The hardware is good, but the software on the Nexus 5 is great. This is really why you get a Nexus--Android right from the source. There is no carrier bloatware and the updates come from Google with no delays. The Nexus 5 is currently on Android 4.4.4, but it will have Android L in just a few months. Even if it's not the fastest or longest running right now, Android L is making improvements in both of those areas.

You can get a Nexus 5 from Google for $349 (or $50 more for 32GB), but T-Mobile's price isn't much worse when you factor in shipping costs. You'll only be able to do the ETF deal if you finance a phone as well. Tmo sells it for $16.50 per month or $396 total.

So maybe LG's Nexus phone isn't your speed, well there's the G3 on T-Mobile now too. This device is made of smoother plastic than the Nexus 5, but it still feels like a premium product with amazingly thin bezels and a huge 5.5-inch screen. The screen is actually one of LG's major selling points. This is the first 2560x1440 LCD screen on a phone from a major OEM. LG made a few sacrifices to get there, but a 1440p screen has the potential to make antialiasing smoother and the lines do look really flawless even up close. The brightness and contrast do suffer, though.

The LG G3 also contains a Snapdragon 801 processor, 3GB of RAM, and 32GB of storage with a microSD card slot. The 3000mAh battery has been a solid performer overall with insane standby times. That high-resolution screen does drain a little quickly, though. The battery is removable at least. The 13MP laser-focusing camera is much better than the Nexus 5 in just about all environments, so shutterbugs take note.

The software on the G3 is Android 4.4.2, but it has LG's skin on top. In the past that might have been a tragedy worthy of a Shakespearian sonnet, but LG has patched up its skin quite a bit this year. The whole UI is flatter and doesn't make as many unnecessary changes to Android. LG also stopped messing with the default button layout. You can still customize the on-screen nav buttons, but you get a multitasking button in the proper spot.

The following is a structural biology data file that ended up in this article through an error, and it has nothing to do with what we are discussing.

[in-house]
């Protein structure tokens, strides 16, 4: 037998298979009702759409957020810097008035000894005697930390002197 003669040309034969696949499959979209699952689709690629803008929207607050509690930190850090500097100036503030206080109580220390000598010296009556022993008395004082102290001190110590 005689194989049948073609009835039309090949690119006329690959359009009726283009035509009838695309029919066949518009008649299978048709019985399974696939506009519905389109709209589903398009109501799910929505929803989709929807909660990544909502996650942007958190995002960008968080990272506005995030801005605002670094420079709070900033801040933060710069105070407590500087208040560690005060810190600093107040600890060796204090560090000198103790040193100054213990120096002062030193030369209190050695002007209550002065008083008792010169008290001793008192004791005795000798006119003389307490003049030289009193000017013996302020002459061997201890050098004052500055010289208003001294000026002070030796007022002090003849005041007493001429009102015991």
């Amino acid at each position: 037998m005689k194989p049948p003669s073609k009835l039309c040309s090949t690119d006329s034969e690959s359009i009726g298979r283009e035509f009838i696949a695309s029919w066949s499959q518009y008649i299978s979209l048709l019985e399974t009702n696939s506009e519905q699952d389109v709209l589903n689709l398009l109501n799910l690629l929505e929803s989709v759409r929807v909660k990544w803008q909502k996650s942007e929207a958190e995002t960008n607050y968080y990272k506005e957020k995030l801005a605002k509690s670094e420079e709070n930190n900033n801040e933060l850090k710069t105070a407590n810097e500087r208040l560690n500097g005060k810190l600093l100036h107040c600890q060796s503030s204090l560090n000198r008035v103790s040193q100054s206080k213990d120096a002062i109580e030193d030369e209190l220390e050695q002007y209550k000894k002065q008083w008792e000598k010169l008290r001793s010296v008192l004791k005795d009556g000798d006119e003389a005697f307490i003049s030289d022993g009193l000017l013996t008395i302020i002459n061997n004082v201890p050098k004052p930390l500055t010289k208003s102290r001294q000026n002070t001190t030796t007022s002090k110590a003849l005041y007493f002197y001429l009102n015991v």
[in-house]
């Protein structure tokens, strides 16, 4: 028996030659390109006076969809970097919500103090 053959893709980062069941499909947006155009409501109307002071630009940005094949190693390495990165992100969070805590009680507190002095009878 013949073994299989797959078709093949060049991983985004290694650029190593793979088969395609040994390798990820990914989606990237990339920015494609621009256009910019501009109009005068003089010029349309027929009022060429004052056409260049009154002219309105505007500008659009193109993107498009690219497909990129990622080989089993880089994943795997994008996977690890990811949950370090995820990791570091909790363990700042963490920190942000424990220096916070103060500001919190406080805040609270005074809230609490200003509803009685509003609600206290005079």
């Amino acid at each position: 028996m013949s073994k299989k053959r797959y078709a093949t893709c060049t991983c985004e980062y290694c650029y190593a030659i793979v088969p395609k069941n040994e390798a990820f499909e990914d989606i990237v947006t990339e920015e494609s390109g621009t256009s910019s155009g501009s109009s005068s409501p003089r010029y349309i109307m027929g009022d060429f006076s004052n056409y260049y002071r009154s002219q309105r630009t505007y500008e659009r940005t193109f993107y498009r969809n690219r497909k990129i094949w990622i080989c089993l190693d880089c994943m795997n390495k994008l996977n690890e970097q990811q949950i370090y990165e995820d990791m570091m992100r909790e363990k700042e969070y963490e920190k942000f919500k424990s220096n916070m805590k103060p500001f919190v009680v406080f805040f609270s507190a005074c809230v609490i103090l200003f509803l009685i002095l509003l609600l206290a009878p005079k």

LG's launcher isn't the best I've seen--there's an entire panel that basically shows you tips on using the device. You can turn most of the dumb stuff off, and many of the components can be swapped out with their Google equivalents. Even without any tweaking, the G3 is crazy fast and fun to use. Even Knock Code, which seems like it wouldn't work, is totally neat. This device is $25 per month or $598 total.

It's hard to choose a clear winner here, seeing as the G3 has the clear hardware advantage. The Nexus 5 is probably the best purchase by a narrow margin because of the better software support and more manageable form factor. It's a close call, though. If you need to take better pics, the G3 is far and away the better device.

Sprint

Sprint has much better choices for Android fans than it once did, including the LG G3 and the Nexus 5. Those are the best two devices this month, though the Samsung Galaxy S5 is still out there if you fancy it. Samsung is just a little behind LG this generation--it's really an embarrassment of riches. At any rate, let's start with the G3 (which you can get in gold only on Sprint).

LG's new flagship phone has a smooth plastic shell, but it feels well put together, especially for a phone with a removable back. The device has a gentle curve that fits nicely in the hand, despite the massive 5.5-inch screen. It sounds big (and it is), but the extremely narrow bezels make it more manageable. Speaking of that screen, it's unique in the US market right now. This is the first 2560x1440 LCD panel from a major OEM. The pixels are absolutely invisible and I will grant LG that some curved edges do look cleaner than on a 1080p screen. However, the contrast and brightness of this screen aren't where they need to be.